The atmospheric illustrations and large fold-out pages open in all directions, inviting us to delve in to the fascinating world of eating and being eaten.
With short informational texts, animal fact sheets, and many vignettes
With spectacular, panoramic illustrations that continue under the flaps in unexpected ways
Rotraut Susanne Berner, Dagmar von Cramm: Das große Wimmel-Kochbuch
Rotraut Susanne Berner, Dagmar von Cramm

Das große Wimmel-Kochbuch

The great Wimmel Cooking Book
Sold to China, Poland, Russia, Slovenia, Belgium, Czech Republic

Along with acclaimed dietician Dagmar von Cramm, Rotraut Susanne Berner has given some thought to who might like to cook or bake what in the Treasure Chest Kingdom, either to eat it themselves or to give it away. Following the sequence of the seasons the two of them have come up with a marvelous cookery book.
What's more, the authors provide some amazing experiments concerning the art of tasting and seasoning. While Rotraut Susanne Berner's numerous illustrations give the Treasure Chest people plenty of opportunity to voice their comments, Dagmar von Cramm has made sure that these dishes are not only tasty, as well as cheap and easy to cook, they also contribute to a balanced diet.
A cookery book for families, for kindergartens and crèches, and for all those who love to ply the kitchen knife and the wooden spoon, or to just tuck in!
Larissa Bertonasco: La nonna La cucina La vita
Larissa Bertonasco

La nonna La cucina La vita

La nonna la cucina la vita
Rights sold to France, Poland, Australia, New Zealand, The Netherlands, Slovenia

“My childhood is redolent with the perfumes of Liguria. My memories seems to have sealed in the scents of the sea and of wood, of rosemary and sage, not forgetting moth-balls and spirit, and to guard it like a treasure. This gave me the idea to write a cookery book with recipes of my nonna, my grandmother, along with personal recollections and pictures. The book gathers a number of simple, delicious, traditional dishes, that were the staple of my Italian family. Yet some more elaborate, exquisite recipes for festive occasions can also be found. So enjoy the trip to my nonna’s Finale Ligure, the coastal strip between Genoa and the French border.”
Cornelia Boese, Manuela Olten: Der Tierigent
Cornelia Boese, Manuela Olten

Der Tierigent

Animal Conductor
Rights sold to China

The animal orchestra is giving a concert in a public park. Everyone takes their instruments out, but the stage is too narrow for the sparrow.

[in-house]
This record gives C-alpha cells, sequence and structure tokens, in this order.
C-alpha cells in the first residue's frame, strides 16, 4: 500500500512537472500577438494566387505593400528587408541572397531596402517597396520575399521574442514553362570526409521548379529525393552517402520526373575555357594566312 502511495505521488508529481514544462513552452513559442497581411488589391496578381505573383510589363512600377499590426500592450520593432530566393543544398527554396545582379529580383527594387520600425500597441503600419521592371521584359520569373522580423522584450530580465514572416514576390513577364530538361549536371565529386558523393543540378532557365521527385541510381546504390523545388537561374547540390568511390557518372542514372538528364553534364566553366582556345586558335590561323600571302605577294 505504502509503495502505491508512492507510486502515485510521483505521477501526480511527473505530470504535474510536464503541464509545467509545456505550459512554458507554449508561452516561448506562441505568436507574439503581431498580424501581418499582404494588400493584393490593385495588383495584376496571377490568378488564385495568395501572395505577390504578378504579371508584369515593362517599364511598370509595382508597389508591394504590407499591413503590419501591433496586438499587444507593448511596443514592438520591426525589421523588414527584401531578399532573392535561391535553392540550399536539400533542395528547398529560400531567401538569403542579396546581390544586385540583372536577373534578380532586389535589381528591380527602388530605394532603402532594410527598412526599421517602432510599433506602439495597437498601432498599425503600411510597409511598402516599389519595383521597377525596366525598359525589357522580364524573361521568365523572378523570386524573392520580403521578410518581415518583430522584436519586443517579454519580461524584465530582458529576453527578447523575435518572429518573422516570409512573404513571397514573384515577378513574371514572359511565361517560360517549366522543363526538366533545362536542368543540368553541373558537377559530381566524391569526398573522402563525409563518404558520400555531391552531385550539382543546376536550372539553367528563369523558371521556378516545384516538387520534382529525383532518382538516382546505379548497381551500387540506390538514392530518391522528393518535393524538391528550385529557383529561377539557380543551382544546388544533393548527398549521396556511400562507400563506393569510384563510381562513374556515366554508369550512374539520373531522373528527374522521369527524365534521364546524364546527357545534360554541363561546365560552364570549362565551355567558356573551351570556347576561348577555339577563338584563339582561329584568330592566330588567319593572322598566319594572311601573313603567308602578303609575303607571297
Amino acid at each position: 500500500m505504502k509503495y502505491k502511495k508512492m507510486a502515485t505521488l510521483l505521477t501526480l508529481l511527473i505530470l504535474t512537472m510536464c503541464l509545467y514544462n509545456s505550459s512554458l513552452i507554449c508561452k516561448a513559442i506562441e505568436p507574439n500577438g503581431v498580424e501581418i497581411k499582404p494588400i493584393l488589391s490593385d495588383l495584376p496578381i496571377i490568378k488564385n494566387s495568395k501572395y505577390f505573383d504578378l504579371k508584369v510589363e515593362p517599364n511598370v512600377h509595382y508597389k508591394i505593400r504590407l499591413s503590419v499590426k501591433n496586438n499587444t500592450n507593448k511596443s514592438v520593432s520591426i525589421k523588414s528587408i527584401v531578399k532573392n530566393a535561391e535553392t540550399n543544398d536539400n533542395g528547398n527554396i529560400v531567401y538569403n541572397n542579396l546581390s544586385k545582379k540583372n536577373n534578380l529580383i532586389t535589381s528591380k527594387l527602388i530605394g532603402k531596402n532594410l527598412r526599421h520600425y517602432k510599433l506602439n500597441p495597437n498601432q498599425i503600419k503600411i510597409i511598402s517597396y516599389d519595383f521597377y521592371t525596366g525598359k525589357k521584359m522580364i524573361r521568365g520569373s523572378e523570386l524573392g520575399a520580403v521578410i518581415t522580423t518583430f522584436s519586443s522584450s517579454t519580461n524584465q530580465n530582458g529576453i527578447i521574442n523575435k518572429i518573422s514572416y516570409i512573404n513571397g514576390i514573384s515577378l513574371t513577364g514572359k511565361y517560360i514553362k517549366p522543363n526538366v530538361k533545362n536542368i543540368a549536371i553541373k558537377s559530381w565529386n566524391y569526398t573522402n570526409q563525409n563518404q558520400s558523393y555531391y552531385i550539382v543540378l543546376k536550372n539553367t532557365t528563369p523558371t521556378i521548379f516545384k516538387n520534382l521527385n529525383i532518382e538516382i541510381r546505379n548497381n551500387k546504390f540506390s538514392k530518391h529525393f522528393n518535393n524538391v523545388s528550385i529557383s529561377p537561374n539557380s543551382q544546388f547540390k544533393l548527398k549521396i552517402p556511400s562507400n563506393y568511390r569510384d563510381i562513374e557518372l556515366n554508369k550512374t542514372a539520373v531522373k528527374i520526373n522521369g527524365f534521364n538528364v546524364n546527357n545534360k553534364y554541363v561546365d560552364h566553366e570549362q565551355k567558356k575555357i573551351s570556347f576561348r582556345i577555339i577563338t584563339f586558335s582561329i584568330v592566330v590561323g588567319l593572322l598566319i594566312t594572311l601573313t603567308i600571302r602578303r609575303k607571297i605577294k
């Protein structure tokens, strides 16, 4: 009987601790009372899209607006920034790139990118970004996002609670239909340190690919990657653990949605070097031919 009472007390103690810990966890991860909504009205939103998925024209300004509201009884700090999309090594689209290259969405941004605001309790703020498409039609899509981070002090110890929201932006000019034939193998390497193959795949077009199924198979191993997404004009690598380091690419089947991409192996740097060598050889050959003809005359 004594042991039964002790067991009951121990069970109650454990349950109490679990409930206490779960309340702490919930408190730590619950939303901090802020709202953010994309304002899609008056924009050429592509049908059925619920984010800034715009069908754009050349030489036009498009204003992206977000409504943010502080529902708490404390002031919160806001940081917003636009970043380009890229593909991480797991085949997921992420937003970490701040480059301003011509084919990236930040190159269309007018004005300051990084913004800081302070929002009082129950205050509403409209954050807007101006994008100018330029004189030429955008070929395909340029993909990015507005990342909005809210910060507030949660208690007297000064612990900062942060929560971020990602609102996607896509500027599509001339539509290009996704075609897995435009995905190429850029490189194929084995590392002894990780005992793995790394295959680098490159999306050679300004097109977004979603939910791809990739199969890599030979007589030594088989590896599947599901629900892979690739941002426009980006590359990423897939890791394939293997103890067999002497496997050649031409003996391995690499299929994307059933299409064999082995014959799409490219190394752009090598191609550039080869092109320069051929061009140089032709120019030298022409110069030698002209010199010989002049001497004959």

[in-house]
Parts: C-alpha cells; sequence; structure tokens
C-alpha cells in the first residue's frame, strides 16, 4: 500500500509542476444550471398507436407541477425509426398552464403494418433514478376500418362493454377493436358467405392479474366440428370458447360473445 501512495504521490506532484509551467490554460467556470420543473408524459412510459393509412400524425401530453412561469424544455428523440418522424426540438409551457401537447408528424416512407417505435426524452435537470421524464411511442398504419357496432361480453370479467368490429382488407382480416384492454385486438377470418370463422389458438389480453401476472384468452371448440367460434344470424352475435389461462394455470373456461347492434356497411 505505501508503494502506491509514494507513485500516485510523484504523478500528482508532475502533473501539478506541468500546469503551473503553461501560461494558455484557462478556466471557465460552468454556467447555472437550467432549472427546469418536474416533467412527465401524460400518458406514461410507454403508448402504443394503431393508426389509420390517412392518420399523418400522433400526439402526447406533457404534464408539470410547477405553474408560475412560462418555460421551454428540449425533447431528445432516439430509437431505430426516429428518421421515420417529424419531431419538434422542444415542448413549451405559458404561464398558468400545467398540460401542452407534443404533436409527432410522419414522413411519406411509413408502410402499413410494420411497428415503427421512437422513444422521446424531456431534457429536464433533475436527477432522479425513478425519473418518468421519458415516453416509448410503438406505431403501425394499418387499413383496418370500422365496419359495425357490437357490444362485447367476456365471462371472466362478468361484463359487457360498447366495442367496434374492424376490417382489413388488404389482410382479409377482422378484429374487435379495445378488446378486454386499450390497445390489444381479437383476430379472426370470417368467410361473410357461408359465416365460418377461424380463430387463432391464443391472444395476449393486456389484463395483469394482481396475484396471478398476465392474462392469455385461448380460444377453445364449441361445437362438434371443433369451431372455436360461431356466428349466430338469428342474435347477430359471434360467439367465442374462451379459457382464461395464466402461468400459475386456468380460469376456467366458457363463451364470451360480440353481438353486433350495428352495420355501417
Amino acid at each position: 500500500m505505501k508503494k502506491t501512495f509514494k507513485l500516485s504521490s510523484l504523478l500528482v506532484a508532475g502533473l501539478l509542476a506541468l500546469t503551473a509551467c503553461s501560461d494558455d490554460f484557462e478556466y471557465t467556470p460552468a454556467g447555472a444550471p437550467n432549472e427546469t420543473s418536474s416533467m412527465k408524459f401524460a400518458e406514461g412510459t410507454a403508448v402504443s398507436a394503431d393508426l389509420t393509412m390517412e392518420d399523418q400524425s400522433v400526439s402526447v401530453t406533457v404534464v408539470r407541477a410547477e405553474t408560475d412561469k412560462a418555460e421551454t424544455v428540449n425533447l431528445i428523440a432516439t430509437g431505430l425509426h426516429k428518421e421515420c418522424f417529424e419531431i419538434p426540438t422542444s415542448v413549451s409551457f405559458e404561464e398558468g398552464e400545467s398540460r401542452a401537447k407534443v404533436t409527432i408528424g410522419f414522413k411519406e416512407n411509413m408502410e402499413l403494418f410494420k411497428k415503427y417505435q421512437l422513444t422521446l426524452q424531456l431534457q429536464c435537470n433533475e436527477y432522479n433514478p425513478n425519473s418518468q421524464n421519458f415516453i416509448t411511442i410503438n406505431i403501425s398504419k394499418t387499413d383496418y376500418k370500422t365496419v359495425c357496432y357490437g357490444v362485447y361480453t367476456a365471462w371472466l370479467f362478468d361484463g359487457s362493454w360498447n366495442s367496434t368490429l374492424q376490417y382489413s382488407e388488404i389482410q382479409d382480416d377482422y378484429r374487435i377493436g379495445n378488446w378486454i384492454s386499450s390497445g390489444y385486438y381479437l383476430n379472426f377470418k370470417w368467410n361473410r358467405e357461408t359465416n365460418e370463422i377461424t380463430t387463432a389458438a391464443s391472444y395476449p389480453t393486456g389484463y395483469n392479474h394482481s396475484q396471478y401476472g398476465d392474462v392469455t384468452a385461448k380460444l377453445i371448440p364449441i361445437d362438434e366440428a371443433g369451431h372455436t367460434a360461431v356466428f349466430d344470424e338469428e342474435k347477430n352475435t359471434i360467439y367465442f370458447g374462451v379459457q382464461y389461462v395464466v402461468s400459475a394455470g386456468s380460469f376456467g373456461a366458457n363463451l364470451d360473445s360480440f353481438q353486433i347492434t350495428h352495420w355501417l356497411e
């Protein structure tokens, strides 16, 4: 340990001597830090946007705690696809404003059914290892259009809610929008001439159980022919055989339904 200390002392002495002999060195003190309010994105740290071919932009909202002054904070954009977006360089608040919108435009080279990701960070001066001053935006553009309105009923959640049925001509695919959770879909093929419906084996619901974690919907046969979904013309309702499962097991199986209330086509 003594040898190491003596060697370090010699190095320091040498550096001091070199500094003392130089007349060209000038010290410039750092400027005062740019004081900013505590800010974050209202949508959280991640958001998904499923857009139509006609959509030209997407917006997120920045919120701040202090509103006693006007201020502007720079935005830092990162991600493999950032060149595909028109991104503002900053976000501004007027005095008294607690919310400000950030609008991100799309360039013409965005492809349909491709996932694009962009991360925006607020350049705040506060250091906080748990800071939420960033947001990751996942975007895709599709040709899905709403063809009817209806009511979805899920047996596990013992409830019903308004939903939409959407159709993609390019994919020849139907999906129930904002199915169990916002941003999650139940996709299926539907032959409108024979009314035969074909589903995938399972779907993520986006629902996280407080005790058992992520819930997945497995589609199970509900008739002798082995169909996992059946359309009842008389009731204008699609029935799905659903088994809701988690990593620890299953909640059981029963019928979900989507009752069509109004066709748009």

He begs: "Please may I play the clarinet?„
The monkey says: "I'm afraid you're too small yet."
He can't blow hard enough for the tuba. He's not strong enough for percussion. And to hold a bow for the stringed instruments he'd need paws instead of wings. Defeated, the sparrow sits in the audience.

The sound was nice just days ago
But now the music has no flow:
Just squeaks and squawks—a real disaster,
They all play faster and faster…
One thing is clear: they need someone to keep a steady beat. So the tiny sparrow becomes a great conductor.
Cornelia Boese, Linda Wolfsgruber: Maria, Josef und das Kind
Cornelia Boese, Linda Wolfsgruber

Maria, Josef und das Kind

Mary, Joseph and the Child
All rights available

Cornelia Boese tells the Christmas story, starting with the Annunciation, in lively, rhythmic verses for reading aloud, reading together, and performing.

Wonderful pictures by the internationally renowned artist Linda Wolfsgruber open up new perspectives on this two-thousand-year-old biblical story by placing it in the setting where it originally occurred.
neu Cornelia Boese, Dorota Wünsch: Wo ist Theatrine?
Cornelia Boese, Dorota Wünsch

Wo ist Theatrine?

Where's Theatrine ?
All rights available

Theatrine is standing on a package that's been delivered to the Grand Opera House. That's where they perform ballet, opera and plays. While looking for the elusive Theatrine we can see what's behind the curtain! There are studios, wardrobes, the cafeteria, the orchestra pit, the choir loft and lots more! But where is Theatrine hiding? And what's hidden in that mysterious package?

In cheerful rhymes and pictures that capture the happy chaos, children are introduced to the secret world behind the wings of a performing arts theatre. Let the curtain rise!